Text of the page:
News: About the Trabuco Flyers | boys, club, plane, joplin, planes - OCRegister.comFrom todays OC Register. Click the link to see the pics.
Saturday, November 22, 2008
Boys from the Joplin Youth Center, an alternative to juvenile detention, learn how to fly radio-controlled planes.
By MARK EADES
The Orange County Register
When George Dobilas saw an article last month in the Orange County Register about the Joplin Youth Center, he thought the members of his club, the Trabuco Flyers, could offer some help to the boys.
Dobilas said that in the past, many of the club's members, whose hobby is flying radio-controlled model airplanes and helicopters, spend time working with troubled boys and girls and saw this as an opportunity to reach out to their neighbors in the canyon.
"We had a boy come in here a few years ago who was having some problems," Dobilas said. "He learned to fly our model planes and then went on to become a pilot."
Dobilas talked with the board of directors of the club and convinced its members to take on the challenge. Then he contacted Chris Lillja, a transitional officer with OC Probation, which runs Joplin.
"These are the kinds of programs that, if done on a regular basis, show the kids that there are other things to do out there," Lillja said.
Many of the boys in the Joplin Youth Center are there for being involved in gang-related activities. According to officials, judges will send the boys to Joplin rather than to a juvenile detention center, giving them a chance to see alternative lifestyles to being in a gang and to learn trades before their sentences are completed.
While many of the boys are involved in community outreach and work projects at Joplin, Lillja saw this as an opportunity to show the boys that there are other things to do for fun, rather than just hanging out as members of a gang.
"Hopefully, it will inspire a couple of them to want to become pilots or take this up as a hobby," he said.
While at the Flyers' field, 25 boys got the chance to learn how to fly model planes on a simulator program the club has set up in its headquarters building. From there, the boys were shown how the planes work, from its engines to the radio controls.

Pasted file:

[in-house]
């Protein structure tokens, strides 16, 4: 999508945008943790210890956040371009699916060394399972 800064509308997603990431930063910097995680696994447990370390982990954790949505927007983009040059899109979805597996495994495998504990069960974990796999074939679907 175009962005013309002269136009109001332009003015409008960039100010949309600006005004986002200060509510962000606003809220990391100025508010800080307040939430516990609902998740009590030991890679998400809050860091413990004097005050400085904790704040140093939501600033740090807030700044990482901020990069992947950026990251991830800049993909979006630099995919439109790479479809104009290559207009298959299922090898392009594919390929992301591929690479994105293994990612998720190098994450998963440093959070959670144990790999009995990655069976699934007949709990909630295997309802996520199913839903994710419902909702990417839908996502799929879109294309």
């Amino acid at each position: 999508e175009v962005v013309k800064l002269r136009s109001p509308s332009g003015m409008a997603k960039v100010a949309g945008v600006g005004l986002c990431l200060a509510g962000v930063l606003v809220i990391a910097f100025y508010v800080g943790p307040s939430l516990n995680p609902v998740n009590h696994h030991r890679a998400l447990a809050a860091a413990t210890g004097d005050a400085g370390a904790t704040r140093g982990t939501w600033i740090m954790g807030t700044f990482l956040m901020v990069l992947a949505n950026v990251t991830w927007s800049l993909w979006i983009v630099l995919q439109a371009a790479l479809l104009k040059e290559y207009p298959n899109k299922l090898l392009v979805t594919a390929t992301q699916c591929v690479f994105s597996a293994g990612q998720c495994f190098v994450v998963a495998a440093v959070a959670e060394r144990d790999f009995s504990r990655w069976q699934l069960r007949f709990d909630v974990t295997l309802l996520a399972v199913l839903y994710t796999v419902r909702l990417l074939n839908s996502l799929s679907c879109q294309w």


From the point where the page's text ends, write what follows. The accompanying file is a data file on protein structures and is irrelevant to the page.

Finally, each boy got at least one opportunity to fly a radio-controlled trainer plane. Trainer planes have a double controller. A skilled flyer on the main control dealt with getting the plane off the ground. Once the planes were airborne, they turned control over to the boys, ready to step in if there were problems.
"It's pretty hard," said Herriberto, one of the boys, who could only be identified by his first name under OC Probation rules. "You get confused about what lever does what."
"You got it, you got it," said club member Mike Domokos, as one of the boys flew a plane through some barrel rolls. Then when the plane flipped over and dove for the ground, Domokos took control back and landed the plane safely. "They want to fly these things as hard as they can. You know they're having fun when they keep asking for the controls."
"I like the acrobatic tricks," said Ricardo, one of the boys. "I want to learn more."
Most of the boys got a chance to fly a plane two or three times.
"It's a joy to have these kids here," said Ray Charpentier, a member of the club. "They seem to be very interested in it."
Club officials hope to make this a regular event with the Joplin Youth Center.
"We plan to try and do this every couple of months," said Eric Nelson, the club president. "We need to get more of our members out to volunteer and come out and help."
Contact the writer: firstname.lastname@example.org or 949-454-7352